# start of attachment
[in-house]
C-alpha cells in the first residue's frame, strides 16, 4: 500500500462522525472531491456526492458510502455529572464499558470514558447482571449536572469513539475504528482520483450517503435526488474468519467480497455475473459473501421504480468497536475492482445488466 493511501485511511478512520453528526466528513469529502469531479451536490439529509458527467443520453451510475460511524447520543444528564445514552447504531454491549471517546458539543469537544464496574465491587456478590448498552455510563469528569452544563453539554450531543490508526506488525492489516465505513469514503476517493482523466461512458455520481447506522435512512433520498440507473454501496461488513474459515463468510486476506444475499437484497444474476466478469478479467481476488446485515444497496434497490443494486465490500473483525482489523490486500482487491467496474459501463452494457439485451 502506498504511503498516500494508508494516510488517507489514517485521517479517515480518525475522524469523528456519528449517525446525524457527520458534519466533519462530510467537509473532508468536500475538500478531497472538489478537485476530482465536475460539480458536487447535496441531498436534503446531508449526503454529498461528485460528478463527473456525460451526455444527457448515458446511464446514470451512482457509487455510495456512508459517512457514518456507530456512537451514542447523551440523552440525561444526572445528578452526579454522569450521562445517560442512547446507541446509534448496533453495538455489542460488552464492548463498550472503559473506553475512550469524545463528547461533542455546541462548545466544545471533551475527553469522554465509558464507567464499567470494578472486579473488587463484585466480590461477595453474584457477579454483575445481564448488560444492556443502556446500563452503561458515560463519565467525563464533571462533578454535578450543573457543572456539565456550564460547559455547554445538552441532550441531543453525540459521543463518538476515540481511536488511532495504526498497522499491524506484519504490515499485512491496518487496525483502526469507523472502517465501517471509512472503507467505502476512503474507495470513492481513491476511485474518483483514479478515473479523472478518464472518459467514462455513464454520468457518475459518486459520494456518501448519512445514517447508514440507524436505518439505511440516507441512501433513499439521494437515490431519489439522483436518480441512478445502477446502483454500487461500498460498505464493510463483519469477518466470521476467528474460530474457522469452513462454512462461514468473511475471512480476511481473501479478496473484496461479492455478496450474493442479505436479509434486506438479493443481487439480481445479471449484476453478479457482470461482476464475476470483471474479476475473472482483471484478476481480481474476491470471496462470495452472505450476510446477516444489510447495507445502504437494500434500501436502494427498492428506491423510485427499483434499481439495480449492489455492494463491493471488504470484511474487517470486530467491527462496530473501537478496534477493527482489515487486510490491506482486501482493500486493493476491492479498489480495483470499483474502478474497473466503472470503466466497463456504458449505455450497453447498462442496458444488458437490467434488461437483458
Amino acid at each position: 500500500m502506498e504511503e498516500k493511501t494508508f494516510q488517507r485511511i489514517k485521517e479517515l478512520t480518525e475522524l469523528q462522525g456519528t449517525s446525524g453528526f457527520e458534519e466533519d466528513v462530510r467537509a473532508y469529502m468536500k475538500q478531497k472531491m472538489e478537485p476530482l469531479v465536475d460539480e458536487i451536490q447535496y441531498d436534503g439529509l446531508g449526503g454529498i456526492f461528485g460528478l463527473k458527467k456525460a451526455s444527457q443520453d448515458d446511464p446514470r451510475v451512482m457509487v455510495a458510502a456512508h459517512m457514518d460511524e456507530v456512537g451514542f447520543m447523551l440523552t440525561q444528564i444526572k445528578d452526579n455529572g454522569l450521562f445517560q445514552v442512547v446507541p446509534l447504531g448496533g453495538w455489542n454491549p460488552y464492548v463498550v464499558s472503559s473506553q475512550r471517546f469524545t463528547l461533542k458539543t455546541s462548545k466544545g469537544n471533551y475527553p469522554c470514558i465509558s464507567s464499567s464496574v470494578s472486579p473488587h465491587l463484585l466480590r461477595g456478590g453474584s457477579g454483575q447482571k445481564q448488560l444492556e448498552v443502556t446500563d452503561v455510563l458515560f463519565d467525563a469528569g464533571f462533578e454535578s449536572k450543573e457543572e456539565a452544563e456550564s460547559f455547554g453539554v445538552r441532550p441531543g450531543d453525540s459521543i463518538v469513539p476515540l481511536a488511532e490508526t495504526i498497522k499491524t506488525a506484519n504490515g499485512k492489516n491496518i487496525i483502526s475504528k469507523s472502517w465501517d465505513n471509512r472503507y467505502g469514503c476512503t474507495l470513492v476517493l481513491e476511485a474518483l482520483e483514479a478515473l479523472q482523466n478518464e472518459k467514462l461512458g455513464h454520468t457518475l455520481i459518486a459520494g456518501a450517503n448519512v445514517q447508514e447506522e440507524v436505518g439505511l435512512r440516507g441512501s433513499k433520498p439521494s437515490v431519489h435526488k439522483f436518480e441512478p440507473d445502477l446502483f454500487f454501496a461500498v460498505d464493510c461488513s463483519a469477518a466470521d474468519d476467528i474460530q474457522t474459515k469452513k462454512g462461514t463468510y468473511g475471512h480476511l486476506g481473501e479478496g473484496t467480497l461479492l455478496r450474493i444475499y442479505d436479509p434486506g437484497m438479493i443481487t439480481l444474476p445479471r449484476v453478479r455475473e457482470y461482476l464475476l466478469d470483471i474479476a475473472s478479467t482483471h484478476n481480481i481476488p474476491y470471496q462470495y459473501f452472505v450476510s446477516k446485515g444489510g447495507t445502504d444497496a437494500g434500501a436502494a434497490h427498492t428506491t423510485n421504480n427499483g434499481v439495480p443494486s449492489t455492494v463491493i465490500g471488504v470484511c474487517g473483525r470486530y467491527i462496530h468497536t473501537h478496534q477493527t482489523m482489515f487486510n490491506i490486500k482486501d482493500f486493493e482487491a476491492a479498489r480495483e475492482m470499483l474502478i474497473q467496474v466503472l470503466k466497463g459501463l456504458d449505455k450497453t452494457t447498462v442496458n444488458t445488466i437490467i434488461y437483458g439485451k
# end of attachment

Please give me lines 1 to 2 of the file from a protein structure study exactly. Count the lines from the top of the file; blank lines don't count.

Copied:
[in-house]
C-alpha cells in the first residue's frame, strides 16, 4: 500500500462522525472531491456526492458510502455529572464499558470514558447482571449536572469513539475504528482520483450517503435526488474468519467480497455475473459473501421504480468497536475492482445488466 493511501485511511478512520453528526466528513469529502469531479451536490439529509458527467443520453451510475460511524447520543444528564445514552447504531454491549471517546458539543469537544464496574465491587456478590448498552455510563469528569452544563453539554450531543490508526506488525492489516465505513469514503476517493482523466461512458455520481447506522435512512433520498440507473454501496461488513474459515463468510486476506444475499437484497444474476466478469478479467481476488446485515444497496434497490443494486465490500473483525482489523490486500482487491467496474459501463452494457439485451 502506498504511503498516500494508508494516510488517507489514517485521517479517515480518525475522524469523528456519528449517525446525524457527520458534519466533519462530510467537509473532508468536500475538500478531497472538489478537485476530482465536475460539480458536487447535496441531498436534503446531508449526503454529498461528485460528478463527473456525460451526455444527457448515458446511464446514470451512482457509487455510495456512508459517512457514518456507530456512537451514542447523551440523552440525561444526572445528578452526579454522569450521562445517560442512547446507541446509534448496533453495538455489542460488552464492548463498550472503559473506553475512550469524545463528547461533542455546541462548545466544545471533551475527553469522554465509558464507567464499567470494578472486579473488587463484585466480590461477595453474584457477579454483575445481564448488560444492556443502556446500563452503561458515560463519565467525563464533571462533578454535578450543573457543572456539565456550564460547559455547554445538552441532550441531543453525540459521543463518538476515540481511536488511532495504526498497522499491524506484519504490515499485512491496518487496525483502526469507523472502517465501517471509512472503507467505502476512503474507495470513492481513491476511485474518483483514479478515473479523472478518464472518459467514462455513464454520468457518475459518486459520494456518501448519512445514517447508514440507524436505518439505511440516507441512501433513499439521494437515490431519489439522483436518480441512478445502477446502483454500487461500498460498505464493510463483519469477518466470521476467528474460530474457522469452513462454512462461514468473511475471512480476511481473501479478496473484496461479492455478496450474493442479505436479509434486506438479493443481487439480481445479471449484476453478479457482470461482476464475476470483471474479476475473472482483471484478476481480481474476491470471496462470495452472505450476510446477516444489510447495507445502504437494500434500501436502494427498492428506491423510485427499483434499481439495480449492489455492494463491493471488504470484511474487517470486530467491527462496530473501537478496534477493527482489515487486510490491506482486501482493500486493493476491492479498489480495483470499483474502478474497473466503472470503466466497463456504458449505455450497453447498462442496458444488458437490467434488461437483458